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The short punchy chapters which make up Sophie Van Llewyn's “Bottled Goods” have the feel of flash fiction. They are a sequence of snippets (usually in the form of diary entries or lists) in its protagonist Alina's life within communist Romania. Together they form a portrait of this period of the 1970s rife with paranoia and fear of the secret services. In this hostile environment Alina can't even trust her mother. Like in the novel “Milkman” it's best to go unnoticed in this fractured society. But both Alina and her husband Liviu come under suspicion when his brother defects to the West. Their relationship comes under strain as they feel pressure from the government and need to take radical measures to survive. While I appreciated the way this novel in pieces tried to create an impression of Alina's experience in an oppressive place, the novel didn't quite come together to me as it rushed over some emotionally complex situations and the fantastical elements of the story felt tacked on. 

The most vibrant and interesting character for me was Alina's eccentric Aunt Theresa who is in a privileged position with the government so can continue pursuing her religious and superstitious practices. I was also compelled by the inordinate pressure Alina and Liviu receive not just from the government but the other citizens surrounding them. A fairly minor infringement from a girl in Alina's class means she's subjected to torturous scrutiny and gossip from those around her. I was also moved by the way her relationship with Liviu sours when he's rigorously cross questioned by the authorities, but their marriage is too easily patched up and some incidents of trauma are handled too briskly. I was interested in how mother and daughter come to such a crisis that Alina was prepared to do anything to silence her, but sadly rather than adding a dynamic layer to this strife the fable-like element introduced detracted from the impact of this crucial part of the story. I wonder if this novel would have worked better as a single short story.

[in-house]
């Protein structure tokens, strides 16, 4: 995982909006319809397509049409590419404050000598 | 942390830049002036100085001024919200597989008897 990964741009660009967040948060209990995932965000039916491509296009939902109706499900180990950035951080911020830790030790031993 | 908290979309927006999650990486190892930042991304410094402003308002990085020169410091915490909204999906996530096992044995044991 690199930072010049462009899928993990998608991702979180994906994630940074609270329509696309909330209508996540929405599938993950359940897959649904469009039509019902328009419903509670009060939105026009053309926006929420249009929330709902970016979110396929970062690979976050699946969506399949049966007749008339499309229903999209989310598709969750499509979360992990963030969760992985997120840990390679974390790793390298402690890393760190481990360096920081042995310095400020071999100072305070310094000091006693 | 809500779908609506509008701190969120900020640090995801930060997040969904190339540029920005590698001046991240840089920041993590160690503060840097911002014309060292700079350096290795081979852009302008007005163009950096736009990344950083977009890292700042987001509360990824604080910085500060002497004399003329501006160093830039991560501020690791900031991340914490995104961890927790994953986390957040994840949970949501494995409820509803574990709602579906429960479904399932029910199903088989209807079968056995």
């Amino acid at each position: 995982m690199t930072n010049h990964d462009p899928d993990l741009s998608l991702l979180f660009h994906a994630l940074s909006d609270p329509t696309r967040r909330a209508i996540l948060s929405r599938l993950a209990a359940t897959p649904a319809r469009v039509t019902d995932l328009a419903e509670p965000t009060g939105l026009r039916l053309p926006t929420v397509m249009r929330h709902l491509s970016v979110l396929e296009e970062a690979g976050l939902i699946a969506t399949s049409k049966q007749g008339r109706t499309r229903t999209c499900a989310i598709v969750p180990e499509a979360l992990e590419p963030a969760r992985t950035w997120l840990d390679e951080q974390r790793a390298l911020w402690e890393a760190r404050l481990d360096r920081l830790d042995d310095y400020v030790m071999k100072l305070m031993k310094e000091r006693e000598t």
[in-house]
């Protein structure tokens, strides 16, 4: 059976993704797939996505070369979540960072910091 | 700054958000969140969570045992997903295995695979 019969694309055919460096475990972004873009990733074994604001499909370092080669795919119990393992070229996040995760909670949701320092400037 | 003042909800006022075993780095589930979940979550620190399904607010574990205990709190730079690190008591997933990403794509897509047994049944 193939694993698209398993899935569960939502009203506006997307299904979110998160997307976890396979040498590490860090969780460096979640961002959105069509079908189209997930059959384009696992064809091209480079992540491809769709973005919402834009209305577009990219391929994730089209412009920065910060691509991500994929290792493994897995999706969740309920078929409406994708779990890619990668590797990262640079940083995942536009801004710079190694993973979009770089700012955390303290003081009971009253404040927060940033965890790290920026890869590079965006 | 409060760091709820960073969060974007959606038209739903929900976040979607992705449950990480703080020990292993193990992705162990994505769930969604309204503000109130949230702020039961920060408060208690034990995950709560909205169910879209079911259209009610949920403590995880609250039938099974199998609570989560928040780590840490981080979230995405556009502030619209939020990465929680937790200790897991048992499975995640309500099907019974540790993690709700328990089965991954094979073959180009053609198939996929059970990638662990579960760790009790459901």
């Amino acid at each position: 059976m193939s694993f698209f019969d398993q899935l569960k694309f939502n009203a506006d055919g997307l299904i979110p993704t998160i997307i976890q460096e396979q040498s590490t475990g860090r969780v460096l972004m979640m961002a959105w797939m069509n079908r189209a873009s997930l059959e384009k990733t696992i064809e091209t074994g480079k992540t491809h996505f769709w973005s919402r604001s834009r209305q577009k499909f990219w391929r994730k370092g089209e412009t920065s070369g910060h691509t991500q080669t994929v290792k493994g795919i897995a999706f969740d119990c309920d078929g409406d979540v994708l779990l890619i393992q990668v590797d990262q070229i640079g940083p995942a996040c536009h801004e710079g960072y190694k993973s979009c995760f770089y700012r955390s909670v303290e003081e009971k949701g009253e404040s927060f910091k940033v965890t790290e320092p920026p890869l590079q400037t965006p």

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AuthorEric Karl Anderson
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When this year’s Man Booker International Prize longlist was announced it included French book “The Years” by Annie Ernaux. Some people scratched their heads at its inclusion – not because of its perceived quality – but because the English version was published in the UK by Fitzcarraldo with their recognizable plain white covers and blue lettering. This signifies it’s a book of essays or nonfiction (as opposed to their plain blue covers with white lettering which signifies it’s a work of fiction.) But the Man Booker International Prize is only open to fiction. What gives? Well, when “The Years” first appeared in its native French language it was classified as a novel. So apparently Fitzcarraldo asked the Booker if “The Years” could be submitted as a novel even though they originally classified it as nonfiction. The Booker accepted.

This titbit of gossip doesn’t matter, but it shows how the form of “The Years” doesn’t follow any neat classification. It’s part fiction, part essay, part autobiography. Personally, I don’t care how books are categorized or which shelf they sit on in a bookstore. What is important is how this revolutionary book conveys a sense of history, consciousness and national identity like no other book I’ve read before. Narrated in a unique collective “we” voice it follows a woman and those around her from post-WWII through to the current Information Age. In doing so it provides such a unique shifting sense of time as it speaks from the perspective of people in an era of rapid change. Also it regularly focuses on jarringly precise details that come close to poetry. Somehow it achieves the startling feat of being both intimately personal while also speaking as the collective voice of a generation. It’s extraordinary, beautiful and warrants prizes no matter what label it’s published under.